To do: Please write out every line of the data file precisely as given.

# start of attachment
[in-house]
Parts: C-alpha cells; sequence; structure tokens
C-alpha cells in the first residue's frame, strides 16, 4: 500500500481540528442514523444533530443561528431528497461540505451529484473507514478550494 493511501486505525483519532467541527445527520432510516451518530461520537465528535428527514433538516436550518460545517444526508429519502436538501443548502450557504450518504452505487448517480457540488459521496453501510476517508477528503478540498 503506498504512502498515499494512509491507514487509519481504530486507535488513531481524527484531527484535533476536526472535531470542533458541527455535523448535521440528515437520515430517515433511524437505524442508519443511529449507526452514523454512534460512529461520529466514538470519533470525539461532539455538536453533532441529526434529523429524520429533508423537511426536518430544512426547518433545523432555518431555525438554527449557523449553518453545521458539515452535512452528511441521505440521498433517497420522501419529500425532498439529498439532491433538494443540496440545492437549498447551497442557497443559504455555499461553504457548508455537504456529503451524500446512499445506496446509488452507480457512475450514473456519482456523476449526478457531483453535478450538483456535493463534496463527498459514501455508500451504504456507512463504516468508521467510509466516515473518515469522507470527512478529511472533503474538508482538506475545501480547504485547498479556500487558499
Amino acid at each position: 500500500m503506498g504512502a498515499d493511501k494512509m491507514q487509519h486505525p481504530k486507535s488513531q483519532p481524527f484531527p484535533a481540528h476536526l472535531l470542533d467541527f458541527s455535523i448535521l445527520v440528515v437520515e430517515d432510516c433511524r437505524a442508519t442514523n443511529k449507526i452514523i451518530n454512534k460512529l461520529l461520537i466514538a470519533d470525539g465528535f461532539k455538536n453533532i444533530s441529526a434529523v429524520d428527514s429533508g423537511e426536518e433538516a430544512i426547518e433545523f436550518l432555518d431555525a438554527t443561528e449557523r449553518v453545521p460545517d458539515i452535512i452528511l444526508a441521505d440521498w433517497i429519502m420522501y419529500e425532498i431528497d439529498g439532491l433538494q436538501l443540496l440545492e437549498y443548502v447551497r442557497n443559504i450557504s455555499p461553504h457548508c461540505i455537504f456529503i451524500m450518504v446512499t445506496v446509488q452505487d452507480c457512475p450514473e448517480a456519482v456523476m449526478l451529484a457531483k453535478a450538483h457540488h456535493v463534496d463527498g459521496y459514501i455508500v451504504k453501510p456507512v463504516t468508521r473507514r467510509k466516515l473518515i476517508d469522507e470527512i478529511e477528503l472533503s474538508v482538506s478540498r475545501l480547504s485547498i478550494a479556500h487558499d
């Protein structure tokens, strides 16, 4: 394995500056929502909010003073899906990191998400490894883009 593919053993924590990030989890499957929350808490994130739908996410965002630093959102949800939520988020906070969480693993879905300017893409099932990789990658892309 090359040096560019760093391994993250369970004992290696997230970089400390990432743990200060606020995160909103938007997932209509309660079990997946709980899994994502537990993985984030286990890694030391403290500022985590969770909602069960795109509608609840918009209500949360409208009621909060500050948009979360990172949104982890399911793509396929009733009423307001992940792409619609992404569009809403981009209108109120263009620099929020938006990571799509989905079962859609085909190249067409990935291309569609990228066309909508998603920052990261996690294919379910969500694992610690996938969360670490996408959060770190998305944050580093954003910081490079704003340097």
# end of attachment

[in-house]
Parts: C-alpha cells; sequence; structure tokens
C-alpha cells in the first residue's frame, strides 16, 4: 500500500481540528442514523444533530443561528431528497461540505451529484473507514478550494 493511501486505525483519532467541527445527520432510516451518530461520537465528535428527514433538516436550518460545517444526508429519502436538501443548502450557504450518504452505487448517480457540488459521496453501510476517508477528503478540498 503506498504512502498515499494512509491507514487509519481504530486507535488513531481524527484531527484535533476536526472535531470542533458541527455535523448535521440528515437520515430517515433511524437505524442508519443511529449507526452514523454512534460512529461520529466514538470519533470525539461532539455538536453533532441529526434529523429524520429533508423537511426536518430544512426547518433545523432555518431555525438554527449557523449553518453545521458539515452535512452528511441521505440521498433517497420522501419529500425532498439529498439532491433538494443540496440545492437549498447551497442557497443559504455555499461553504457548508455537504456529503451524500446512499445506496446509488452507480457512475450514473456519482456523476449526478457531483453535478450538483456535493463534496463527498459514501455508500451504504456507512463504516468508521467510509466516515473518515469522507470527512478529511472533503474538508482538506475545501480547504485547498479556500487558499
Amino acid at each position: 500500500m503506498g504512502a498515499d493511501k494512509m491507514q487509519h486505525p481504530k486507535s488513531q483519532p481524527f484531527p484535533a481540528h476536526l472535531l470542533d467541527f458541527s455535523i448535521l445527520v440528515v437520515e430517515d432510516c433511524r437505524a442508519t442514523n443511529k449507526i452514523i451518530n454512534k460512529l461520529l461520537i466514538a470519533d470525539g465528535f461532539k455538536n453533532i444533530s441529526a434529523v429524520d428527514s429533508g423537511e426536518e433538516a430544512i426547518e433545523f436550518l432555518d431555525a438554527t443561528e449557523r449553518v453545521p460545517d458539515i452535512i452528511l444526508a441521505d440521498w433517497i429519502m420522501y419529500e425532498i431528497d439529498g439532491l433538494q436538501l443540496l440545492e437549498y443548502v447551497r442557497n443559504i450557504s455555499p461553504h457548508c461540505i455537504f456529503i451524500m450518504v446512499t445506496v446509488q452505487d452507480c457512475p450514473e448517480a456519482v456523476m449526478l451529484a457531483k453535478a450538483h457540488h456535493v463534496d463527498g459521496y459514501i455508500v451504504k453501510p456507512v463504516t468508521r473507514r467510509k466516515l473518515i476517508d469522507e470527512i478529511e477528503l472533503s474538508v482538506s478540498r475545501l480547504s485547498i478550494a479556500h487558499d
């Protein structure tokens, strides 16, 4: 394995500056929502909010003073899906990191998400490894883009 593919053993924590990030989890499957929350808490994130739908996410965002630093959102949800939520988020906070969480693993879905300017893409099932990789990658892309 090359040096560019760093391994993250369970004992290696997230970089400390990432743990200060606020995160909103938007997932209509309660079990997946709980899994994502537990993985984030286990890694030391403290500022985590969770909602069960795109509608609840918009209500949360409208009621909060500050948009979360990172949104982890399911793509396929009733009423307001992940792409619609992404569009809403981009209108109120263009620099929020938006990571799509989905079962859609085909190249067409990935291309569609990228066309909508998603920052990261996690294919379910969500694992610690996938969360670490996408959060770190998305944050580093954003910081490079704003340097």